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Small-scale storage war in San Marcos

“Now this guy has to rent a truck, get a crew to clean it out, store it somewhere…”

The campaign was waged in drizzling rain and with no promise of reward
The campaign was waged in drizzling rain and with no promise of reward

Every month or so, local storage-unit facilities play their own version of the TV show Storage Wars — past-due units auctioned off to the highest bidder.

Such was the case last week with three San Marcos locations of Stor’em Self Storage. Twenty or so bidders faced the drizzling rain to bid on everything from trash to a 10´ x 20´ unit packed floor-to-ceiling.

“Anyone can show up to bid,” said Stor’em’s Cristina, who helped manage the auctions. If one is the winner, they pay cash at the end of the auction, plus a $40 cleaning deposit. A winning bidder has 48 hours to clean out the unit.

José from San Diego said most of the bidders were “regulars.” Most of the people in the group were skeptical to talk to a reporter, saying they wouldn’t want any more people showing up to future auctions.

Ken Ritch

The fast-talking auctioneer, Ken Ritch, owner of West Coast Auctions of Vista, suggested I not take photos of the bidders. “They don’t want someone showing up at their house demanding their stuff back,” said Ritch.

Ritch was a featured auctioneer on Spike TV’s Auction Hunters (similar to A&E’s Storage Wars). “I’m told I’m like a rock star in Nicaragua,” said Ritch, where the show airs regularly.

The bidders’ reluctance for publicity is understandable, as it was suggested that bidders might be part of the underground economy, selling stuff for cash at swap meets and on Craigslist.

The first two units — broken dressers and old mattresses — didn’t sell, not even for one dollar. “They [the renter] took the good stuff and then stopped paying,” said José. Cristina said the unsold units would have everything thrown away by her staff or she’ll call the Salvation Army.

Bidder Angelo, from Carlsbad, invited me to shadow him through the auctions, giving tips along the way and then going through the 5´ x 5´ unit he purchased for $80.

“I do this for fun. I’m curious and I get bored sometimes,” said Angelo, a contractor by trade.

The largest unit up for bid was 10´ x 20´, filled with tools, furniture, and boxes of unknown stuff. Angelo wasn’t interested. “These units are too big,” said Angelo when it sold for $2800. “Now this guy has to rent a truck, get a crew to clean it out, store it somewhere as he goes through it, haul the junk to the dump, and then figure how he’s going to sell the rest.”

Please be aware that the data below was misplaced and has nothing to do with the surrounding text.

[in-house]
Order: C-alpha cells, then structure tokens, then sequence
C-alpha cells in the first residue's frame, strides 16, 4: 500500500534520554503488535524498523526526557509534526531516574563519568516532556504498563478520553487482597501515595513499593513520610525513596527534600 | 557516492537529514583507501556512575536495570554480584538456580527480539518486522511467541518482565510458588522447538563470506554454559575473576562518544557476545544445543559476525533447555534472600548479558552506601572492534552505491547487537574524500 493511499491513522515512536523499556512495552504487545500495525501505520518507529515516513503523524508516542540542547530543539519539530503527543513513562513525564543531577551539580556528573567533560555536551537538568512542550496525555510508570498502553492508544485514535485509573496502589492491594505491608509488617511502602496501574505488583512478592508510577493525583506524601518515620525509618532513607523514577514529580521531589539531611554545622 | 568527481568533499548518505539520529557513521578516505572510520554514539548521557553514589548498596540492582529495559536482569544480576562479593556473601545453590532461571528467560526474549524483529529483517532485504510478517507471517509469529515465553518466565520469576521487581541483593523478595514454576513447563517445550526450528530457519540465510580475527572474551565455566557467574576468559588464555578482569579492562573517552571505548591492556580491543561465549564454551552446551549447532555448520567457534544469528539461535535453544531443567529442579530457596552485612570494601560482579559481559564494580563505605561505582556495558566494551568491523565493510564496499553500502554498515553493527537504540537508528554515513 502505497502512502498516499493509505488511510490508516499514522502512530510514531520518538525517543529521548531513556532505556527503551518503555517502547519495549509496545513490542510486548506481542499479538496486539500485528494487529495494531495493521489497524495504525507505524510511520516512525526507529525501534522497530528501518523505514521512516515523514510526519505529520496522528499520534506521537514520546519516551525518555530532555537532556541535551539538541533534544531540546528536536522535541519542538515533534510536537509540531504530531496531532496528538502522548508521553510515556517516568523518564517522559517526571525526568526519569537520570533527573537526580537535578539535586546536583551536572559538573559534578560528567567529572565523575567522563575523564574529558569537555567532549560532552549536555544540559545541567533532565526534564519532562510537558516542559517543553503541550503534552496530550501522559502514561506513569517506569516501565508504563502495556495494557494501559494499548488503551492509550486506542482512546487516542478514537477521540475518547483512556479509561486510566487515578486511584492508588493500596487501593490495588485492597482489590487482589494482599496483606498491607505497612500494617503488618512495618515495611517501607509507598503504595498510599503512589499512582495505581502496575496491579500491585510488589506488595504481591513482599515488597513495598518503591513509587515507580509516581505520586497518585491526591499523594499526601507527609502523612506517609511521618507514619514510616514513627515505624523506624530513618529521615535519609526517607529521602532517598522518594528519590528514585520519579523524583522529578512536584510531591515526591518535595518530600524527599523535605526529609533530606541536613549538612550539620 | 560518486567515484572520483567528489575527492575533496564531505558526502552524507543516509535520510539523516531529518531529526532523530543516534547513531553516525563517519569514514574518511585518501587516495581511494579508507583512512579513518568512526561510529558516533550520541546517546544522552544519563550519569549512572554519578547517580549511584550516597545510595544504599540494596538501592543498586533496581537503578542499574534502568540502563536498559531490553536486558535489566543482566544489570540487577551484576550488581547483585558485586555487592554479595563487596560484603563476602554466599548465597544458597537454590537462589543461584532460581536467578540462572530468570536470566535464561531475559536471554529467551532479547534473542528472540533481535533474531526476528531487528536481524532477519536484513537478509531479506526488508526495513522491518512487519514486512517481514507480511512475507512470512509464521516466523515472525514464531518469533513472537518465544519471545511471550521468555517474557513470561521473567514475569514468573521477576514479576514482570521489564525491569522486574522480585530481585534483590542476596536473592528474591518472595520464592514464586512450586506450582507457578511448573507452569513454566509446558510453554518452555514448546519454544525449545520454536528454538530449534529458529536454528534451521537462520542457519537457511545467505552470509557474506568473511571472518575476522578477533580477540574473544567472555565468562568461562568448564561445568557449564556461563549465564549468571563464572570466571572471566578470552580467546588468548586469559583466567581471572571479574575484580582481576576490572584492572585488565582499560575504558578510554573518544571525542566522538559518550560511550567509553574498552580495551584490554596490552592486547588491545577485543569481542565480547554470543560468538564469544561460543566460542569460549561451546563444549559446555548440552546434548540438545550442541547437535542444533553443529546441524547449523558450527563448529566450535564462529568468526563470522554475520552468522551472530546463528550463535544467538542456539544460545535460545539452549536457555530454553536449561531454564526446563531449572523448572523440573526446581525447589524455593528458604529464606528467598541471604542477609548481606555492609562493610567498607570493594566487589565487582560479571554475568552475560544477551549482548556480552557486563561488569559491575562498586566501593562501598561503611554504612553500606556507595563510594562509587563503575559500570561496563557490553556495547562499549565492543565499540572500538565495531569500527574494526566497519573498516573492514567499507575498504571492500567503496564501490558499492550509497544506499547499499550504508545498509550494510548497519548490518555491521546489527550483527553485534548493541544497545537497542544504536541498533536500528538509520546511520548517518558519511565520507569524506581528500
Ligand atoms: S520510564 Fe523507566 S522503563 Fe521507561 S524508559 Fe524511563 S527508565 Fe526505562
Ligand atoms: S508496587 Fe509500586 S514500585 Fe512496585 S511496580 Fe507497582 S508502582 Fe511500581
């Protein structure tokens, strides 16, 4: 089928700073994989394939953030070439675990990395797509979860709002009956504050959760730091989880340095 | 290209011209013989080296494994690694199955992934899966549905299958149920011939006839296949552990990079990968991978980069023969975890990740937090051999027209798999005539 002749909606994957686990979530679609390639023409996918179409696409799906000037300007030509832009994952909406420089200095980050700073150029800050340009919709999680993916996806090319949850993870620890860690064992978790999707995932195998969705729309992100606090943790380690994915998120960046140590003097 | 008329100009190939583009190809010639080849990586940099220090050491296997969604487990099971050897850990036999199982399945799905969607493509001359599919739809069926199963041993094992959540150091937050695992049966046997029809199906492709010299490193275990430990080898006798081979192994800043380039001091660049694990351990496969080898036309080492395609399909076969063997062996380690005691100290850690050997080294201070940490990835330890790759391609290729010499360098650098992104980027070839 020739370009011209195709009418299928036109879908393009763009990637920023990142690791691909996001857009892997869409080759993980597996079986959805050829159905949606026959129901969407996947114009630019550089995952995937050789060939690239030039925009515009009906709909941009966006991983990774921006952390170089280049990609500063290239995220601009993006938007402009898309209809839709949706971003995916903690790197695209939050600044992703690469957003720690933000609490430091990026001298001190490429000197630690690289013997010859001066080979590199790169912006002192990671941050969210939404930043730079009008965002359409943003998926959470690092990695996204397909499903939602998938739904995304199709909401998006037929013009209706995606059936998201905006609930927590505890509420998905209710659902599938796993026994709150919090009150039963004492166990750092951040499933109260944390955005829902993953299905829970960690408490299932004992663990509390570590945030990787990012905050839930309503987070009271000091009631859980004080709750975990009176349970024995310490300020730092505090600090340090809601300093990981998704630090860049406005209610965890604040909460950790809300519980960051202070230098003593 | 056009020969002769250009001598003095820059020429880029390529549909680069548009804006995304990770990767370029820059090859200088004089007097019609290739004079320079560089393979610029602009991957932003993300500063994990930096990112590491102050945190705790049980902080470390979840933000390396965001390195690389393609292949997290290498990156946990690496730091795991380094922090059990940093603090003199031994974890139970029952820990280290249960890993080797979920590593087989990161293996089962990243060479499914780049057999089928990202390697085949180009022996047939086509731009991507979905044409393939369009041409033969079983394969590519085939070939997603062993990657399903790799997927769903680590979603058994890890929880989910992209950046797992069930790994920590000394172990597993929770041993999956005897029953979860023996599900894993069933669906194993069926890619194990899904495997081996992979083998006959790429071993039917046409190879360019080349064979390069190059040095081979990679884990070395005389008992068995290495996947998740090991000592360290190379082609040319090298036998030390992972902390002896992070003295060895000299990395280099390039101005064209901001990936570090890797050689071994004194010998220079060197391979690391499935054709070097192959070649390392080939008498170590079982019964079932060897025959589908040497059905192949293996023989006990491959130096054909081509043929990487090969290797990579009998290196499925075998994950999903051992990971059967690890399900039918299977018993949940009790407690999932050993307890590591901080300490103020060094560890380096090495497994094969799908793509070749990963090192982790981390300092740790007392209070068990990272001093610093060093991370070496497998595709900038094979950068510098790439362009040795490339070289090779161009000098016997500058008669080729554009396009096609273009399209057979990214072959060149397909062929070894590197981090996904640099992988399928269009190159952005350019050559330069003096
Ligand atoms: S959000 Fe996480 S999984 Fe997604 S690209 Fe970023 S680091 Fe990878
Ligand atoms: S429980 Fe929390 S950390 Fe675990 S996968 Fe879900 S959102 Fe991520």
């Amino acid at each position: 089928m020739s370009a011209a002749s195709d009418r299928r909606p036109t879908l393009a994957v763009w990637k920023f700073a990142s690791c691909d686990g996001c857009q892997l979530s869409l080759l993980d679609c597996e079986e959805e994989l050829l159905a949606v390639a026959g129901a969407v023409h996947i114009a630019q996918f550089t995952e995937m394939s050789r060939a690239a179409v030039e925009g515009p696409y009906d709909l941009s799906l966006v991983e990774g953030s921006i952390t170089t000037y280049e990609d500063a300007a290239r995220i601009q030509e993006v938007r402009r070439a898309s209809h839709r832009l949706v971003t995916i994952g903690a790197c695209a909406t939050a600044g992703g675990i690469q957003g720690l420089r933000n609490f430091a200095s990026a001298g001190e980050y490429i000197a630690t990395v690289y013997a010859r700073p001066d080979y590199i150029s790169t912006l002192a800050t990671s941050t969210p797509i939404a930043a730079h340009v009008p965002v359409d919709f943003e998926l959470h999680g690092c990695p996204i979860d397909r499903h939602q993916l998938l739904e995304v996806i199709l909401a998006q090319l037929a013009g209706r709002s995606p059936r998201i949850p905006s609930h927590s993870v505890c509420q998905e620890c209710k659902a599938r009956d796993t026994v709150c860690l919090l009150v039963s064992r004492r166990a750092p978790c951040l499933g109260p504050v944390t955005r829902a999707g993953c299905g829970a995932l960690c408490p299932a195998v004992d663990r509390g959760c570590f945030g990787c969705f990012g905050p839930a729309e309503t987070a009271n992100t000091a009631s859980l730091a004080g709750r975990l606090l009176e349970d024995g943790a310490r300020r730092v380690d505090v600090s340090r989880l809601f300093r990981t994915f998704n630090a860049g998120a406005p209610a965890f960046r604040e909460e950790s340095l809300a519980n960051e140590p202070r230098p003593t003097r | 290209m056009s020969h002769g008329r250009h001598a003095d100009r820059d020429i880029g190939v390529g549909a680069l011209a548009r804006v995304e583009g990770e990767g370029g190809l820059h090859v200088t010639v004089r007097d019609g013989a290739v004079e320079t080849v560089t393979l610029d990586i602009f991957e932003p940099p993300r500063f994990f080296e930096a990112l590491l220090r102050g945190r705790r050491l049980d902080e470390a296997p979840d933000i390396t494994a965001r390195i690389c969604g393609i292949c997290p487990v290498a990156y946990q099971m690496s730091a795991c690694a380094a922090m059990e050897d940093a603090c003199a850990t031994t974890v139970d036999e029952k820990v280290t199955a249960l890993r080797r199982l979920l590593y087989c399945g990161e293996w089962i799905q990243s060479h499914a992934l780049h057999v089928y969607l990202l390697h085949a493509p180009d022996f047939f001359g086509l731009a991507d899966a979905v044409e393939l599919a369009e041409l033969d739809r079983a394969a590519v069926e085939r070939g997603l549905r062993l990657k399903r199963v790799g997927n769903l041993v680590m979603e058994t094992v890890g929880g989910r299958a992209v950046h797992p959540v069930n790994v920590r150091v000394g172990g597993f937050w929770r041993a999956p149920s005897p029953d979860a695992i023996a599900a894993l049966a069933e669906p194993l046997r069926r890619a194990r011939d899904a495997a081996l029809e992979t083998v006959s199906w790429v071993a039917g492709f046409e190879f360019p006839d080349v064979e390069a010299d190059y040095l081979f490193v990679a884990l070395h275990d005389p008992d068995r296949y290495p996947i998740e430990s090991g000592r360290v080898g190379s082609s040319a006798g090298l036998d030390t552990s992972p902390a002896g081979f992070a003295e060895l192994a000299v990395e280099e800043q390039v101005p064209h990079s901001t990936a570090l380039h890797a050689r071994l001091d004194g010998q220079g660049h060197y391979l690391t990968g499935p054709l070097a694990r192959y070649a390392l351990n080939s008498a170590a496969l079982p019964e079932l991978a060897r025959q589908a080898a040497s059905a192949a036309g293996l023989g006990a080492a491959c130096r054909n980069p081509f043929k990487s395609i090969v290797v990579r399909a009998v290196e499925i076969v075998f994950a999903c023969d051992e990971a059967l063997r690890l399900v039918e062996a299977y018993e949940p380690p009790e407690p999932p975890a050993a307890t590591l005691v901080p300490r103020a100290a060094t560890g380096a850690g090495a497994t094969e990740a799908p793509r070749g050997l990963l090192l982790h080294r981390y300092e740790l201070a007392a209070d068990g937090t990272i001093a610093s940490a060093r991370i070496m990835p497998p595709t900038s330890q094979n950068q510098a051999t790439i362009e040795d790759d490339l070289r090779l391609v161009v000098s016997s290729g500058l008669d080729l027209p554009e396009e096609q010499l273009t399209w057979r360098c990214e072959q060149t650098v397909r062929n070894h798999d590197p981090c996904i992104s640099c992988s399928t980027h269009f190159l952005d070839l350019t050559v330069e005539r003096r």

The most Angelo has spent on a unit auction? “$9,600. It was all old comic books,” he said. He kept the ones he wanted for his collection and made a profit on the rest.

Angelo considers it successful when he makes three times his money back, which covers his time going through boxes and listing items on Amazon or eBay. “Some guys open stores. Or go to Kobey’s [swap meet].”

I noticed how Angelo would bid. He didn’t run up the price by competing with other bidders. He held back, waiting for others to lose interest and drop out, and then he’d slam a higher-than-asked-for bid.

On this day, most units at the Stor’em auctions went for $200–$400.

Back at his won locker, we found numerous boxes of neatly folded clothes and an older person’s knickknacks — worthless to him, but he said he’ll donate them to a charity thrift store.

However, Angelo got his money back and more. He opened three large boxes, each with six packages of unopened, 18-count, adult diapers. “These are $20 each on Amazon,” he said. Combined with a welding helmet and a box of classic Xbox video games (in high demand by collectors), Angelo felt he'd had a good day.

Then his phone rang. It was his wife asking, “What are you doing?” He put her on hold and told me, “I don’t like the way she asked that. She obviously knows I’m not at the office, so knows I’m either at the casino or an auction,” said Angelo, indicating he wasn’t supposed to be at either.

Footnote: Storage-unit auction dates are published in the Legal Notice section of local newspapers; however, many renters pay up at the last minute and some auctions are canceled. Most of the regulars at the Stor’em auctions said they believed the expensive items found in storage units on A&E’s Storage Wars were planted. Auctions don’t offer a chance to get rich quick, they agreed.